Click the Create new path icon, highlight the Custom Shape Tool (U), then from the fly-out menu, select the Ellipse. Set the tool to Path in the Options bar, then drag an elliptical path roughly into position.
Now use the Path Selection Tool (A) to move the entire path and access Transform to resize it. To make the shape a little less regular, use the Direct Selection (A) move individual points and handles.
Use the same path selection method to mask this layer. Hit Cmd/Ctrl + to reapply the Blur More filter on the mask, then use the Brush(B) with a small, soft-edged tip to give the mask some irregularity.
We can still modify the content of the "Foreground grass" layer whilst keeping the mask intact. Switch off the chain icon between the layer and mask, target the layer thumbnail and access Perspective from the Transform menu. When you're done, link the mask back again.
Over the next few steps we'll add some non-destructive tonal and color edits. First, highlight the "Background copy 1" thumbnail and select Levels from the Create new fill or adjustment layer icon situated at the foot of the tab. Activate the clipping option, so the adjustment only affects the target layer and copy these settings.
Now clip a Color Balance adjustment to the same layer and apply these settings.
Clip another Color Balance adjustment, this time to the "Background fields/sky". First, modify the Midtones, then use the drop-down menu to adjust the Shadows and Highlights.
Now clip a Hue/Saturation adjustment to the "Foreground grass" layer, then modify the Yellows and Greens as shown.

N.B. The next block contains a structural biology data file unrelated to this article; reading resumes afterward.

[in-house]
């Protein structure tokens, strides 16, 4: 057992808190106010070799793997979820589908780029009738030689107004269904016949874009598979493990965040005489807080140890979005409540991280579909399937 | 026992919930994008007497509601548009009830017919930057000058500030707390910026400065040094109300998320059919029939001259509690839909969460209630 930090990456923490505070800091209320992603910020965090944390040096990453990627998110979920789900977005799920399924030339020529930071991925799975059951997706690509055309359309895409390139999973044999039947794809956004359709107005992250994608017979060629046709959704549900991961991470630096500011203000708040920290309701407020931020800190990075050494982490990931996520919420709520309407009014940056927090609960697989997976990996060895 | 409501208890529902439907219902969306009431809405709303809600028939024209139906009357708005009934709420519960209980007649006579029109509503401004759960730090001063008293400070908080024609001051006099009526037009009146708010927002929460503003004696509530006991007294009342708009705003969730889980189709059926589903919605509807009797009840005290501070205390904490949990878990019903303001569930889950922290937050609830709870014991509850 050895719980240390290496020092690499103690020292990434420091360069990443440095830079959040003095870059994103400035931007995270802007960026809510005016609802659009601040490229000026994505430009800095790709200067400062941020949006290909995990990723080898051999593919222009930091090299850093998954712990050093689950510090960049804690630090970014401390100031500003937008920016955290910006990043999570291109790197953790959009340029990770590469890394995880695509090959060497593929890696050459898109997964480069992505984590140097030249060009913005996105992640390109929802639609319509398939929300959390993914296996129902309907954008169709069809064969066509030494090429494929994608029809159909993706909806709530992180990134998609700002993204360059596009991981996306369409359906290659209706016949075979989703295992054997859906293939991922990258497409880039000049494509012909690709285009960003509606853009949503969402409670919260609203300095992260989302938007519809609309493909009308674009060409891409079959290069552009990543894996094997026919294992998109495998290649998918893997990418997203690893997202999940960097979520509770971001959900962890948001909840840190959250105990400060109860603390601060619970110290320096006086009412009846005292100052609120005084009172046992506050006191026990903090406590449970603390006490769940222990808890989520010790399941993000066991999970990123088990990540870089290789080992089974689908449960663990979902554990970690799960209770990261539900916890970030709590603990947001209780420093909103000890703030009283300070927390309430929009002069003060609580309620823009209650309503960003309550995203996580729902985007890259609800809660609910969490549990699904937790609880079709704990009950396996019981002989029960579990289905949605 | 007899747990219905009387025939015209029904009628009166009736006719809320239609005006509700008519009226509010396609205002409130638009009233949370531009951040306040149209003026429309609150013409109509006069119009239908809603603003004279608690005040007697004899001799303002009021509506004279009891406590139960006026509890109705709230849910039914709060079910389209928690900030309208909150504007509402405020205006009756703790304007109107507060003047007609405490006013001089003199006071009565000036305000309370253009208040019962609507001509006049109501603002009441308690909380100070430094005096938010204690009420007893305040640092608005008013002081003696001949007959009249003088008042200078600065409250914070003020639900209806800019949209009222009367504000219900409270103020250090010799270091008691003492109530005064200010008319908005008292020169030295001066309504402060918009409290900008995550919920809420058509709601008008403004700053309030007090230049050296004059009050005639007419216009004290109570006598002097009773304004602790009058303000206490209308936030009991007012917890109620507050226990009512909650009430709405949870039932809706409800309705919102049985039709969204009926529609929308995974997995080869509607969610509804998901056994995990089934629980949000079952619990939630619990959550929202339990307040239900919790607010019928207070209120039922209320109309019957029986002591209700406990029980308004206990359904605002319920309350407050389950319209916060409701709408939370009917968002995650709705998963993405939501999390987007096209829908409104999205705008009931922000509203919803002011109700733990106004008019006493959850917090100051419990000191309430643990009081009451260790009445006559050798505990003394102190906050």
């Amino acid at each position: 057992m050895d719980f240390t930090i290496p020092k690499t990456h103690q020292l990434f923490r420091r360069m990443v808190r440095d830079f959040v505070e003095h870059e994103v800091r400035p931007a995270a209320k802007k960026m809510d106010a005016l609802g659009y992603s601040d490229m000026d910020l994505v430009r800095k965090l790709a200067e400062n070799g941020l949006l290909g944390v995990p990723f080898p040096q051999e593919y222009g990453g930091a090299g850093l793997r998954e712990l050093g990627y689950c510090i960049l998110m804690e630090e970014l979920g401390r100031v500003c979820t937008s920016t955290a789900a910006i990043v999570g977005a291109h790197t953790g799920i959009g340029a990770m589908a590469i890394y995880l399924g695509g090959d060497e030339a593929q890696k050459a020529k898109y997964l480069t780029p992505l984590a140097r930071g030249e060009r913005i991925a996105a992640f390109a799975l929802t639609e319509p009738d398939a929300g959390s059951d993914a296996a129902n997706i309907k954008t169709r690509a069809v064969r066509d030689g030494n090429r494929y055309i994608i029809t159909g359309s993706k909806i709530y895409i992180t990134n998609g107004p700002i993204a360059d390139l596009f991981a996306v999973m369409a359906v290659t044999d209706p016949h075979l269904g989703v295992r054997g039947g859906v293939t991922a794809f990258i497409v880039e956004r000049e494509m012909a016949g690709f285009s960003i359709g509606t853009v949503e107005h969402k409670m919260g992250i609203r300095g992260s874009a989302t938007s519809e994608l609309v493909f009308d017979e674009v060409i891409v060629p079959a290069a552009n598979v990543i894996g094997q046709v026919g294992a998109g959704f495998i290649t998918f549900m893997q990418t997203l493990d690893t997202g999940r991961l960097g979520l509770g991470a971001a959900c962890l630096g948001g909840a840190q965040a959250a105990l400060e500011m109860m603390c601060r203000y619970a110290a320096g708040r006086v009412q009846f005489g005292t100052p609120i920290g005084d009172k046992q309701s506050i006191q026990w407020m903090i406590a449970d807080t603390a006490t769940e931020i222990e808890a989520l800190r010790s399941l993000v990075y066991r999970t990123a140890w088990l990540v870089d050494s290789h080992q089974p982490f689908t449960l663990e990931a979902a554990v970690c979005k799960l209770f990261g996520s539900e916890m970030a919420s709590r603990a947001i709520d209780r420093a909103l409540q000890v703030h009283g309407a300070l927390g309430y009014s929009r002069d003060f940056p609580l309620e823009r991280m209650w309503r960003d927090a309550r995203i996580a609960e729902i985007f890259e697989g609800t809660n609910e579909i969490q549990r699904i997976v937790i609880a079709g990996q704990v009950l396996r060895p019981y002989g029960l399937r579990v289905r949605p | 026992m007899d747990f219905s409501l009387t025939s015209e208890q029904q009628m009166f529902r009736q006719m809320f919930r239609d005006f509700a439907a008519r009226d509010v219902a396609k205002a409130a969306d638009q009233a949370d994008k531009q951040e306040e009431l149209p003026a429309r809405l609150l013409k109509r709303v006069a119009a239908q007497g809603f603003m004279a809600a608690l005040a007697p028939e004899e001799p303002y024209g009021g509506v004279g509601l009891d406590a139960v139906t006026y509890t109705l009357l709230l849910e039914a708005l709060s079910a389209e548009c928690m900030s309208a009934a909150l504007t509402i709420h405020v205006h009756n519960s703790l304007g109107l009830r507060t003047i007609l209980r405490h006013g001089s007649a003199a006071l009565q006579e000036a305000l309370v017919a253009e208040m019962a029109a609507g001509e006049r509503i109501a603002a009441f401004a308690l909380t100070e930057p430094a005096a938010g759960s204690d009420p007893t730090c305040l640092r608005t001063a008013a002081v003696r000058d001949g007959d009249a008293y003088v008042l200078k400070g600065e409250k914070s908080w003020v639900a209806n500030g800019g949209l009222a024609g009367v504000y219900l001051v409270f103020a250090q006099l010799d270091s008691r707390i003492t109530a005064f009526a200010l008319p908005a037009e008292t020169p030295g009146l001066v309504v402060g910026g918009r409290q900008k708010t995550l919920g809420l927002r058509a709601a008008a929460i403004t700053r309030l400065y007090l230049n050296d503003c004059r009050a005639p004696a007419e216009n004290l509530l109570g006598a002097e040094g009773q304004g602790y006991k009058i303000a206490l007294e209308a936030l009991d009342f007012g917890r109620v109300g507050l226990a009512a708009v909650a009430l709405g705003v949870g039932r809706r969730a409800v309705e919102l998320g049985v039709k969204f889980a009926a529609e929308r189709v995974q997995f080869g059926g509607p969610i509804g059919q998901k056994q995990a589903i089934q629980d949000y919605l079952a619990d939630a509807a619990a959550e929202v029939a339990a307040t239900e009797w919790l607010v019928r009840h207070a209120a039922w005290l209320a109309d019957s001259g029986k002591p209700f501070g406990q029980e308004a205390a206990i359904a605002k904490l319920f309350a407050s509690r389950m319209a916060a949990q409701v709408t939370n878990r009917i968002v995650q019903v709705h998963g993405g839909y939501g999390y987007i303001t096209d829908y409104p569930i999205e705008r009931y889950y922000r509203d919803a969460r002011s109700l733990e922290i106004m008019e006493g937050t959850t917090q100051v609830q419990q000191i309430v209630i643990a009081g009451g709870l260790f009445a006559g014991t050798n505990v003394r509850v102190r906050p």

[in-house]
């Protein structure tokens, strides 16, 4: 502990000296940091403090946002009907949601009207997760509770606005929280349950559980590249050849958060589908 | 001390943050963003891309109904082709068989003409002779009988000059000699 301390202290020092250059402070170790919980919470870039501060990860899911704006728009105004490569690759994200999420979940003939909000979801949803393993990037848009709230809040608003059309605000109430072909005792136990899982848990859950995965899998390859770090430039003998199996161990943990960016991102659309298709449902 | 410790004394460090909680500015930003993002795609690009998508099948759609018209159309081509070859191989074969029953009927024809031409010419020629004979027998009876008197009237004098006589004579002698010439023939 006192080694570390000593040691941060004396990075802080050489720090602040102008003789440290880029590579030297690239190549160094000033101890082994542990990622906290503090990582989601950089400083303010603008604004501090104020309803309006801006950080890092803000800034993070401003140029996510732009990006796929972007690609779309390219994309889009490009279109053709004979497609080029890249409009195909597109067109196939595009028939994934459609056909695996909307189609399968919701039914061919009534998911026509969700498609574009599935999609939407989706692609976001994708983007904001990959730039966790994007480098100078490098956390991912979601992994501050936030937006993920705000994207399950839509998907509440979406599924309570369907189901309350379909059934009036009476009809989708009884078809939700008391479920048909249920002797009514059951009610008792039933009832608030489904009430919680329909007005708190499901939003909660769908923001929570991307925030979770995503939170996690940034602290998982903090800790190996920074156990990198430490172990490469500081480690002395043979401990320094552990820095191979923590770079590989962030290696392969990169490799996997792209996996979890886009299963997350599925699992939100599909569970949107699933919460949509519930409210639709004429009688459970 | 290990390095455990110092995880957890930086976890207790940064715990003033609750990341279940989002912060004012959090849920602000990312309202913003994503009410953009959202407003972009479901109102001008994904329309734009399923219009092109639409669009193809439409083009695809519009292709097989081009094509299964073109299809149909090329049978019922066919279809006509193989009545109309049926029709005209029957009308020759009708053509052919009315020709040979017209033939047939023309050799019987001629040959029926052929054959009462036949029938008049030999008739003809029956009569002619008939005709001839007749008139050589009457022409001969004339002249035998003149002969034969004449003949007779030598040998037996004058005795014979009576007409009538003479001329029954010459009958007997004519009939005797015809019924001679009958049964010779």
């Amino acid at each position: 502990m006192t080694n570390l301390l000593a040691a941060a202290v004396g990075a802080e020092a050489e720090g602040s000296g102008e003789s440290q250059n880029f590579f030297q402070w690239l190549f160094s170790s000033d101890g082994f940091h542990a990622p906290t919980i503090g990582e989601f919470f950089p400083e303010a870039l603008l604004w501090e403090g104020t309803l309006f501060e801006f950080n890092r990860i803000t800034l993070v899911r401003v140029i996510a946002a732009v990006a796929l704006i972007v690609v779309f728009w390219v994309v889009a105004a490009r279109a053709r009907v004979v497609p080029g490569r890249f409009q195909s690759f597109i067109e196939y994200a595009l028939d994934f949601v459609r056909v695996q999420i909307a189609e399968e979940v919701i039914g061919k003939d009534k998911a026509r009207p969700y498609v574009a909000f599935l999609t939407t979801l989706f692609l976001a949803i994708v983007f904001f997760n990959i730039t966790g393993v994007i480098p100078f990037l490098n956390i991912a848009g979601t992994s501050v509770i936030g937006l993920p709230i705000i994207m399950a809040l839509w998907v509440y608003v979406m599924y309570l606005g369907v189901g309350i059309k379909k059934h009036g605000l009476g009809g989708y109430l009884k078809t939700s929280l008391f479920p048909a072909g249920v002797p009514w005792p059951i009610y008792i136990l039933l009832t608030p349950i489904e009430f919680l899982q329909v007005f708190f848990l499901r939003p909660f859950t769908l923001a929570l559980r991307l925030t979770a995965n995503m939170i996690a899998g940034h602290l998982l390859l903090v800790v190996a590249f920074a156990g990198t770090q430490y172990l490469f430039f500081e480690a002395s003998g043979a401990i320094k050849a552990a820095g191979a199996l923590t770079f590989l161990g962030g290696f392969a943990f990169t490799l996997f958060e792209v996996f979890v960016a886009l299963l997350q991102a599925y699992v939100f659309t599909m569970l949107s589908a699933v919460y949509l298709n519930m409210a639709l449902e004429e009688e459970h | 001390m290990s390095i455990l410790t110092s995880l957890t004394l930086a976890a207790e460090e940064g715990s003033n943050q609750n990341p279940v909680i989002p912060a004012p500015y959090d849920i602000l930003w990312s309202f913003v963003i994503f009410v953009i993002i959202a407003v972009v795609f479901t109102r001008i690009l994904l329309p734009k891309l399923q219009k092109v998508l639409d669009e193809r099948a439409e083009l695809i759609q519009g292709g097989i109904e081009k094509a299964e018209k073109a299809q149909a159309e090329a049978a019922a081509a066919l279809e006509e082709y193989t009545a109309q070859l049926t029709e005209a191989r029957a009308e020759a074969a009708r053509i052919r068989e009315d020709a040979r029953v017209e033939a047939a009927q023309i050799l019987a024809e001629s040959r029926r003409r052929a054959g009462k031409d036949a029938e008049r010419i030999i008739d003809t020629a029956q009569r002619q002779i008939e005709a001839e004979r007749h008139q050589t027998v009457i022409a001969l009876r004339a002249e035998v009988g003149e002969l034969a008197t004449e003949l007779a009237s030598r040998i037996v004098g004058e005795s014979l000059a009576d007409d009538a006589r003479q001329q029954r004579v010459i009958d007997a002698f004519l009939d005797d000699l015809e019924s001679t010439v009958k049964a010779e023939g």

Finally, clip a Levels adjustment to the "Foreground grass" layer as well.
To keep your layers organized, first, double-click the bottom default layer to release it. Keep it highlighted, then hold Shift and highlight the "Levels" adjustment clipped to the "Foreground grass" layer (this highlights all the in-between layers too). Now choose New Group from Layers from the top-right fly-out menu in the layers panel and label it "BACKGROUND".
Next, we'll adjust the color and the contrast of the figures. Target the "Rats" layer, clip a Levels adjustment and modify all three Input sliders as shown.
Now clip a Color Balance adjustment to the same layer and copy these settings.
To avoid all the shoes looking the same, use the Lasso Tool (L) to roughly select the nearest rat's trainers. Ensure the "Rats" layer is the target layer and choose Image > Adjustments > Replace color and apply the following.
Clip a Levels adjustment to the "Rat shadows" layer and set the midpoint to 1.06 to slightly darken it. Now we'll add some smaller, darker shadows under the trainers of both foreground rats. Place a new layer in Multiply Mode below the "Rats", then use a small black Brush (B) set to around 50% Opacity. Repeat this on another shadow layer as required.